Europe's debt crisis: the political fallout
EU leaders know that financial bailouts have political consequences
The sovereign debt crisis that has already produced three eurozone bailouts poses dangers for politicians across the European Union.
The financial crises that have hit Greece, Spain and now Portugal since the start of 2010 continue to wreak political devastation across Europe. Governments in Ireland and Portugal have fallen in recent months; Premier Papandreou survived the turbulence that hit Greece last year only because he had been in office for a mere seven months when the crisis hit.
This week, as Portugal swallows its pride and approaches the EU for a loan that could reach 80bn euros, political reverberations from the edges of the European Union have again touched Germany, cornerstone of the euro and Europe's economic powerhouse.
The announcement this week that Portugal has asked the EU for financial assistance in the face of mounting government debt came after the Portuguese parliament rejected a package of austerity measures designed to avert precisely such an eventuality.
On 23 March Prime Minister Jose Socrates submitted his resignation to President Anibal Cavaco Silva. Socrates remains Portugal's caretaker premier ahead of the general election in June, but opinion polls suggest he will be replaced by Pedro Passos Coelho, leader of the centre-right Social Democratic Party.
If the EU does bail out Portugal, the country will become the third eurozone member to suffer such a humiliation in less than a year. Georgios Papandreou became Greece’s 182nd prime minister in October 2009. Seven months later, his country was bailed out by the EU and IMF to the sum of 110bn euros after it emerged previous governments had consistently misreported economic statistics to conceal the size of the Greek deficit.
Then, in November, the government of the Irish Republic, under former Taoiseach Brian Cowen, took £85bn from the EU and IMF. At the heart of Ireland's financial malaise was its banks' exposure to the Irish property bubble. Cowen and his Fianna Fail government were the inevitable political casualties of Ireland's bailout, with Fine Gael's Enda Kenny replacing him as Taoiseach on 9 March.
Portugal's problems are the direct consequence neither of financial impropriety nor rashness. Excessive debt, combined with relatively high government spending in recent years, has pushed the country into a spiral of low growth, with double-dip recession on the horizon.
The result is that Portugal has had to raise yields on its bond issues. The return on its 10-year bond currently stands at 8.59 per cent, down on yesterday's record high of 8.78 per cent. Difficulty in raising money on international markets prompted Portuguese Finance Minister Fernando Teixeira dos Santos to announce yesterday: "I believe it is necessary to resort to the financing mechanisms available in Europe."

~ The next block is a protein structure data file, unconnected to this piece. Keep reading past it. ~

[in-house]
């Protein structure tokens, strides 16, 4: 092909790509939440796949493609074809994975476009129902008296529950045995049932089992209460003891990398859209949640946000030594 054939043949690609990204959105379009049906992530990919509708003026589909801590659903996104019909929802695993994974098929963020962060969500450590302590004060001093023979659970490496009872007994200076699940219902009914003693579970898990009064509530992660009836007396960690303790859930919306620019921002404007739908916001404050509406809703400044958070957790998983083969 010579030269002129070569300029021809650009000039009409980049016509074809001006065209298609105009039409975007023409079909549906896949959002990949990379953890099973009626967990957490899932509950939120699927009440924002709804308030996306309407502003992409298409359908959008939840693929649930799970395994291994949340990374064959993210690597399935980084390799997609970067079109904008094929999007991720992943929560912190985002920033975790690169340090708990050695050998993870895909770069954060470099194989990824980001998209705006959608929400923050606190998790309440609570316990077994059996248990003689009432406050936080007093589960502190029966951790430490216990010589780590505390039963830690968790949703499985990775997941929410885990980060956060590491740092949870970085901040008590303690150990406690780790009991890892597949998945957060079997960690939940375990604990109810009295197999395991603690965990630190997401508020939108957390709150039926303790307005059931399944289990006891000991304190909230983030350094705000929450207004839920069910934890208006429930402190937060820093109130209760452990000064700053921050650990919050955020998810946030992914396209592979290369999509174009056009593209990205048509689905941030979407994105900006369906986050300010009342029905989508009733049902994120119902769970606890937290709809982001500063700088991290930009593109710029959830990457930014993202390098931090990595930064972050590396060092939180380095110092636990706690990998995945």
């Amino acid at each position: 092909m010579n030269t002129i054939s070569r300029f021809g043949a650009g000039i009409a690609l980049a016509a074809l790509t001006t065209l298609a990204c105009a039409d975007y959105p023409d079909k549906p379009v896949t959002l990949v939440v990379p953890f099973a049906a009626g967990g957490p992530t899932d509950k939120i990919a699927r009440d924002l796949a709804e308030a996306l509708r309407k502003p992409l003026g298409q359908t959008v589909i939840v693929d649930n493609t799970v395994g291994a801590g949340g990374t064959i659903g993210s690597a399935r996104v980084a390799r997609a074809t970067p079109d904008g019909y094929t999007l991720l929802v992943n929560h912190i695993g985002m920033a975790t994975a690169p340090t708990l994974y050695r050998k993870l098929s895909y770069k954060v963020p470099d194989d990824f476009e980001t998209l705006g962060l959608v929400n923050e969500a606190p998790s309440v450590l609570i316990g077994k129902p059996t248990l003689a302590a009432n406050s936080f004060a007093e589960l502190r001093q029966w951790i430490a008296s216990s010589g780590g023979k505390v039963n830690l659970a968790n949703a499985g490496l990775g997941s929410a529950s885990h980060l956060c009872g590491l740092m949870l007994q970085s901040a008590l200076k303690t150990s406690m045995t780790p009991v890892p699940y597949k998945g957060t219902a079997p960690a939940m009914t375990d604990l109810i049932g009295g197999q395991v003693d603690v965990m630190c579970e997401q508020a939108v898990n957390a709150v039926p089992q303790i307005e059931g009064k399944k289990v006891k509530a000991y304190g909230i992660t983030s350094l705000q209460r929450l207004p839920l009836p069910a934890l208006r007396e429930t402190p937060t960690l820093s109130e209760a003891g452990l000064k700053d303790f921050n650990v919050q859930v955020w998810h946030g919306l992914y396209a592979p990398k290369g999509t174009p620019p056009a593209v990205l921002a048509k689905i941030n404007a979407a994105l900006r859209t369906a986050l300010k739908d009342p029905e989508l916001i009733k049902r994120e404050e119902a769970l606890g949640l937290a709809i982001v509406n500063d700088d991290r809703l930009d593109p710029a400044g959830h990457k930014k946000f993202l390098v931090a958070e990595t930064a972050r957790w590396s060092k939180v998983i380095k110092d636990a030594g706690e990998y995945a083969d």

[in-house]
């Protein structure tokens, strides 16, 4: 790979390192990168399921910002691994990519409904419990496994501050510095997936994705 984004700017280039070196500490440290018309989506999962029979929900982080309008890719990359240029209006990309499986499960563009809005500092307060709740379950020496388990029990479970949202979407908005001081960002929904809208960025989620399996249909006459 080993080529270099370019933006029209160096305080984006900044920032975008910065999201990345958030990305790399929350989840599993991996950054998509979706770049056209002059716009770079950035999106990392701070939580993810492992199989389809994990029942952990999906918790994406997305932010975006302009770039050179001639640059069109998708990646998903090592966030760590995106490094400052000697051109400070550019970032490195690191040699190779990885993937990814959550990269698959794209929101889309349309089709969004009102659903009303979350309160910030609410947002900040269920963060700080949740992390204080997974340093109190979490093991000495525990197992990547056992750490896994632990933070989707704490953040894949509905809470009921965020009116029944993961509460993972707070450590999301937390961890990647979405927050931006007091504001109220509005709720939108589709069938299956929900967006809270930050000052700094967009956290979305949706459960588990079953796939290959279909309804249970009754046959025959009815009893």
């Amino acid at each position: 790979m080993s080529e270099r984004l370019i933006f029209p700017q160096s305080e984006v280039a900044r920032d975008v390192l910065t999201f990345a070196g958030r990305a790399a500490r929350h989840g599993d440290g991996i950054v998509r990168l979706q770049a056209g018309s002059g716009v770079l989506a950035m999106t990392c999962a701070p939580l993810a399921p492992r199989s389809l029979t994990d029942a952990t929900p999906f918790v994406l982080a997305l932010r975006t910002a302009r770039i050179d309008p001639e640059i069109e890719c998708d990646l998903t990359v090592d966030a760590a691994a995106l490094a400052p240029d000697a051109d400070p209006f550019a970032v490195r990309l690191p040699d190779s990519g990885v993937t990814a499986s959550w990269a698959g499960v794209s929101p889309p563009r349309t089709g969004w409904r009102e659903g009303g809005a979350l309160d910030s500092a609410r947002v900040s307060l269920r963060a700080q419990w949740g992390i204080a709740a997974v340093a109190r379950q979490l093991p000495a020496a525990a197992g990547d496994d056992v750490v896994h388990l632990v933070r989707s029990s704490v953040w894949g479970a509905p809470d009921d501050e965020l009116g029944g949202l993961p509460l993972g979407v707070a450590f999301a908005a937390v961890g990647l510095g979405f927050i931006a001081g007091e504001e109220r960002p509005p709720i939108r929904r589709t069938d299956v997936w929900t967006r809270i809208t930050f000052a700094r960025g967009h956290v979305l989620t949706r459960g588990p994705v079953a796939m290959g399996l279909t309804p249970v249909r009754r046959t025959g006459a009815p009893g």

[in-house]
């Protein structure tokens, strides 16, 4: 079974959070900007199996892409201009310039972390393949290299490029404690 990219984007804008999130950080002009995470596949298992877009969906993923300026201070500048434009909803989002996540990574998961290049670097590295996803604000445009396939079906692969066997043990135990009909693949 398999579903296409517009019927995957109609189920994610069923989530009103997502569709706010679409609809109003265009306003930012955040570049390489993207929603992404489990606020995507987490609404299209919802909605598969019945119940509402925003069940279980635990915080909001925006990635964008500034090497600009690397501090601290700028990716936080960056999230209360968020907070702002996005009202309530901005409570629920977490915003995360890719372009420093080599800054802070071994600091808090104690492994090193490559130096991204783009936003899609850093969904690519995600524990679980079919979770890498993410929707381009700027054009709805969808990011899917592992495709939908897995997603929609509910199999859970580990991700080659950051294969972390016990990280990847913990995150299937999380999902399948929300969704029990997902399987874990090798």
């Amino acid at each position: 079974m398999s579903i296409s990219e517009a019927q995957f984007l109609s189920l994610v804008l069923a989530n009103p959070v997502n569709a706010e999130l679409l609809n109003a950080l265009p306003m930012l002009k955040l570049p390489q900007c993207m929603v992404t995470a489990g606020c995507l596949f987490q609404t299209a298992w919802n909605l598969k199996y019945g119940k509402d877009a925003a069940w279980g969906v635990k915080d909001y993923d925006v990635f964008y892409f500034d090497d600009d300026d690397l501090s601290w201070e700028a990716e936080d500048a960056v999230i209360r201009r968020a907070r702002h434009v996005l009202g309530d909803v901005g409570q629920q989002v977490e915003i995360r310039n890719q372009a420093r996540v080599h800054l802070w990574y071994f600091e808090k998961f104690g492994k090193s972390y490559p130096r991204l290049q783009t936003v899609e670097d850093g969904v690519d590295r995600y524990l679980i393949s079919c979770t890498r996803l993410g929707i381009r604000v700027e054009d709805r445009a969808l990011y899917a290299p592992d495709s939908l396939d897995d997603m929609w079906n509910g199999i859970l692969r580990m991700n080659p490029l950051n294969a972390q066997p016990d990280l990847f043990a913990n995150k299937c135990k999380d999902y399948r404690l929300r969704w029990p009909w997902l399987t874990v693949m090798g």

The fear is that Spain, the eurozone’s fourth largest economy, will be infected by financial contagion from its Iberian neighbour. Guru economist Nouriel Roubini has said: "Spain is too big to fail, on one side - and also too big to be bailed out." But its unemployment rate stands at 20 per cent, its real estate market – like Ireland's – was devastated by the economic crisis of 2008, and its economy is mired in a cycle of sluggish growth.
Finance Minister Elena Salgado insisted this week that her nation would not require intervention. In recent months Spain Socialist government has pushed though a range of austerity measures, which have reassured investors. And yields on Spanish bonds in the wake of Portugal's announcement appear to have been unaffected.
Meanwhile, Germany's Angela Merkel continues to play her domestic and international audiences off each other. And her hawkishness on the subject of sovereign bailouts is in contrast to her finance minister, Wolfgang Schauble, who has hailed Portugal's rescue request as a "sensible and necessary step".
With Germany enjoying high economic growth, the European Central Bank raised interest rates to 1.25 per cent - which could, in turn, add to the problems of debt-ridden countries. "The paradox," says Waltraud Schelkle of the LSE's European Institute, "is that she cannot capitalise at the moment on German economic growth that is astonishingly good."
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